Rare Daily Staff
Cynata Therapeutics said that CYP-001, its experimental off-the-shelf stem cell therapy, met all clinical endpoints in an early-stage trial for the treatment of steroid-resistant acute graft-versus-host disease (GvHD).
GvHD is a complication that can occur after a bone marrow transplant or similar procedure when the donor’s immune cells attack the recipient of the transplant. The only approved treatment for GvHD is corticosteroid therapy, which is typically only effective in about half of patients. When GvHD fails to improve or worsens despite steroid treatment, patients are described as having steroid-resistant GvHD. The prognosis for these patients is poor, with mortality rates in excess of 90 percent.
CYP-001 is based on the company’s stem cell platform, which leverages iPSCs taken from one banked blood donation from one adult donor to enable the economical manufacture of an unlimited number of consistent, commercial-scale mesenchymal stem cells for therapeutic use. Mesenchymal stem cells are present in bone marrow and give rise to a variety of cells including skeletal tissue, bone, and fat.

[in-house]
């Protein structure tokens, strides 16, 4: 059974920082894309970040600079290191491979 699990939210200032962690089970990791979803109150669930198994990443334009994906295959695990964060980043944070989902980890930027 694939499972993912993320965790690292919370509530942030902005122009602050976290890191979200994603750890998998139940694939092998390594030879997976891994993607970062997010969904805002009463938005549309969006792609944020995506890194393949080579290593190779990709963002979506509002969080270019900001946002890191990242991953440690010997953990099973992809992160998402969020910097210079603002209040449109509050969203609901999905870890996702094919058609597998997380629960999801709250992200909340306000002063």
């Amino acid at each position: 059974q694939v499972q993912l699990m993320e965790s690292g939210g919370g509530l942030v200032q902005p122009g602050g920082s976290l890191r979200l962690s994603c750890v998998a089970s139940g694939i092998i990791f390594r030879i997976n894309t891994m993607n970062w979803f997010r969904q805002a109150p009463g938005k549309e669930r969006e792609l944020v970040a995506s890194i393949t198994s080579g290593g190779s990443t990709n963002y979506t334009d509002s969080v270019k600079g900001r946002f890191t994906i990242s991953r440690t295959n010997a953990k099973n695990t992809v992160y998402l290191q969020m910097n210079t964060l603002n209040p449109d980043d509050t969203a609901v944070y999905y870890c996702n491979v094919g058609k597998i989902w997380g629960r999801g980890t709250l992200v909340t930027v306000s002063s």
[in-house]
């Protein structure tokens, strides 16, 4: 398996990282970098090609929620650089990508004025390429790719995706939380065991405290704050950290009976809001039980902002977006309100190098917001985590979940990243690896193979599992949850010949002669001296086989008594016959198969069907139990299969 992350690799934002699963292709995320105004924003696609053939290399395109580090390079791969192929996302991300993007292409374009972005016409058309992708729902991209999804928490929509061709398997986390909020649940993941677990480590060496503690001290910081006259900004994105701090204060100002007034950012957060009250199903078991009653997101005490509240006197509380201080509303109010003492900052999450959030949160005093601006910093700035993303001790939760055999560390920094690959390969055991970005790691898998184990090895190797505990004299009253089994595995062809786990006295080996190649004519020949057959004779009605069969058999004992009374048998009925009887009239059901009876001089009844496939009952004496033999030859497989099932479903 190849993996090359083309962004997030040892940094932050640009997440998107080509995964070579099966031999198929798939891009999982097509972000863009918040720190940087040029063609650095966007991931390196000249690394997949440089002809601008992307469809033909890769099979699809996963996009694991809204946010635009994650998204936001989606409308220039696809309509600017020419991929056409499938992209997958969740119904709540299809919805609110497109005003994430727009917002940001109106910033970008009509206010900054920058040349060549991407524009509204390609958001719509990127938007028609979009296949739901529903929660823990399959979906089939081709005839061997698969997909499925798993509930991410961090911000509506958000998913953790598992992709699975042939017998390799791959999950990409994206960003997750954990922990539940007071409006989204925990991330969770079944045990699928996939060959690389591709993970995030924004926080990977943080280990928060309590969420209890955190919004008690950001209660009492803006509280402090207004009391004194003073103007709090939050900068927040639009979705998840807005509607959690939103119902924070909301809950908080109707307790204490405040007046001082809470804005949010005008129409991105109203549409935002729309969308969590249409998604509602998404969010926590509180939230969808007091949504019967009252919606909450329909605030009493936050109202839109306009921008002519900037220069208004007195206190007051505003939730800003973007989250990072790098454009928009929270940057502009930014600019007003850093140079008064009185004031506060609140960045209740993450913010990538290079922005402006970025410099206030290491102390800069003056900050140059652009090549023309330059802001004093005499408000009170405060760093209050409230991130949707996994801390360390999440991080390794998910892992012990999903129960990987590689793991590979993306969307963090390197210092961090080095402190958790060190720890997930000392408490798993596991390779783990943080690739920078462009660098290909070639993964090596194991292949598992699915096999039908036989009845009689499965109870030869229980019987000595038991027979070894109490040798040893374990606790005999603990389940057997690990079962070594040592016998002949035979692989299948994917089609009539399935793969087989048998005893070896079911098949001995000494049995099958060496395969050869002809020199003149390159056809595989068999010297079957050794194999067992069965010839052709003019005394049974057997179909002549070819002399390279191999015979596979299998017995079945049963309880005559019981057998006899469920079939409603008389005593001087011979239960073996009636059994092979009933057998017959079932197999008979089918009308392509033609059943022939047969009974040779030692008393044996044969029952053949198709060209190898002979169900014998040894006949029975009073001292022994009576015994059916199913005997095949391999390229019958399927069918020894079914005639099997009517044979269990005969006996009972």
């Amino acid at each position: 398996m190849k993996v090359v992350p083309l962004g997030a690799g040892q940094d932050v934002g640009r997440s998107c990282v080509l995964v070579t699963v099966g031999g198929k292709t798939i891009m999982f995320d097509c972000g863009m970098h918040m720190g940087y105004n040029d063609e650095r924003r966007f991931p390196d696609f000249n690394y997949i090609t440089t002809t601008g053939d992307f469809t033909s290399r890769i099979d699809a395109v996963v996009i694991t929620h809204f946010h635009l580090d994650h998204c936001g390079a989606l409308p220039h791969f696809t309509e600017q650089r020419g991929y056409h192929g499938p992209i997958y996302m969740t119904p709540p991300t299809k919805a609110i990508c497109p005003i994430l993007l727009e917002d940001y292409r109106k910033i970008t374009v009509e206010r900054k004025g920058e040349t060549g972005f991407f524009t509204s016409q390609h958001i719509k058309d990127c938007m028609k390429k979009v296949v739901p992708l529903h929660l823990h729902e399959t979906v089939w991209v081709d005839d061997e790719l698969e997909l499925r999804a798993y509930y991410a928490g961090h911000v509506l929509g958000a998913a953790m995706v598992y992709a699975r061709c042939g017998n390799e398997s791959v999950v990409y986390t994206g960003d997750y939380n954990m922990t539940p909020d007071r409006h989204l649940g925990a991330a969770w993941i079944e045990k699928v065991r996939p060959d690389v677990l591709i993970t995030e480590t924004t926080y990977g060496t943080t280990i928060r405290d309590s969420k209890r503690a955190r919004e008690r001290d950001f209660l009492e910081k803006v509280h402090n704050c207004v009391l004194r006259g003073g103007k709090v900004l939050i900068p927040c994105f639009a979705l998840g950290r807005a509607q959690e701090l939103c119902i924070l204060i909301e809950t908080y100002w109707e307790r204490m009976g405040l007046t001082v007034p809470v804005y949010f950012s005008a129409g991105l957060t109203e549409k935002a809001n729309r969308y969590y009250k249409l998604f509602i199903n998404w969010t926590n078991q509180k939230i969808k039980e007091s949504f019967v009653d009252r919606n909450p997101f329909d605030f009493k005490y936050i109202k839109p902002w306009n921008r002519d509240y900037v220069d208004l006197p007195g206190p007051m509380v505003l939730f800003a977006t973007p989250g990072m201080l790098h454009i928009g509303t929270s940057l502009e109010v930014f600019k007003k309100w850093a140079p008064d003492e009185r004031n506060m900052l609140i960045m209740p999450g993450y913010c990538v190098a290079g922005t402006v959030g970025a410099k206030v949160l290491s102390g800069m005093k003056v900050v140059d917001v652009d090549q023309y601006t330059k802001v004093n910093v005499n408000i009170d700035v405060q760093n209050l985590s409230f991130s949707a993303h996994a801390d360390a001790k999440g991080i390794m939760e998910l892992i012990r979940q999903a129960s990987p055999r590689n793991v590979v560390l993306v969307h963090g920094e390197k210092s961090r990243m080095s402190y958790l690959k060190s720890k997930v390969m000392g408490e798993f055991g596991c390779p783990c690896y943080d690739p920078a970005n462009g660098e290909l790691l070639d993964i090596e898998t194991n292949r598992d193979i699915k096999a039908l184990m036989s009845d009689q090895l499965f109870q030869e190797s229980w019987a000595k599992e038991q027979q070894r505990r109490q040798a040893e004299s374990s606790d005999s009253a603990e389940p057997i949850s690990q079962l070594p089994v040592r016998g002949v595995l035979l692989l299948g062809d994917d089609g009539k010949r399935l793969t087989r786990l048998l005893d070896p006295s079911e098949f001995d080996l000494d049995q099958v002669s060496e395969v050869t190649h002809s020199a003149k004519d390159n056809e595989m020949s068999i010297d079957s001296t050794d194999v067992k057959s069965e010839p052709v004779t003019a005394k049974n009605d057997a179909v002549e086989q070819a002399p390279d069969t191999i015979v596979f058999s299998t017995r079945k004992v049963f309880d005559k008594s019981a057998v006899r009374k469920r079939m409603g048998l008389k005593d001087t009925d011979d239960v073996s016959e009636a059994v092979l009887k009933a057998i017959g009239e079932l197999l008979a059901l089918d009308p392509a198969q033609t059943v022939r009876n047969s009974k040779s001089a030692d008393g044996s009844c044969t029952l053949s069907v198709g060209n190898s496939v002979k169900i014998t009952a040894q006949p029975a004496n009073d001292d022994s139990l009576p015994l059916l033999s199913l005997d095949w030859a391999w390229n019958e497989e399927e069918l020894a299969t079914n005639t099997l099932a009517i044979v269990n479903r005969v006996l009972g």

The study showed a 93 percent showed improvement in their GvHD symptoms with 53 percent of patients showing an absence of symptoms. There was at least an 87 percent overall survival at day 100. There were no treatment-related serious adverse events or safety concerns.
The company previously reported that one patient in the study died after developing pneumonia, which is a common finding in recipients of bone marrow transplants and similar procedures. This death was not considered to be treatment related. One patient in the study withdrew from the trial to commence palliative care, which meant it was not possible to collect any further data regarding that patient as part of this trial. All other patients remained alive at Day 100.
The company is preparing a formal clinical study report to support further clinical development and commercialization of CYP-001 in GvHD. The report will be provided to Fujifilm under the existing agreement with Cynata. Upon receipt of the report, Fujifilm will have 90 days to exercise its license option to the indication and to trigger a $3 million upfront payment plus the potential for $43.6 million in milestones and double-digit royalties for Cynata.
Based on the phase 1 safety data in GvHD, Cynata is exploring additional indications, and beginning to plan for a phase 2 trial in critical limb ischemia.
“Steroid-resistant GvHD is a devastating disease with a high rate of mortality,” said Kilian Kelly, vice president of product development for Cynata. “The clinical results from patients in cohorts A and B are highly encouraging, as all of the patients had failed to respond to corticosteroid therapy, the only approved treatment for GvHD.
August 30, 2018
Photo: Kilian Kelly, vice president of product development for Cynata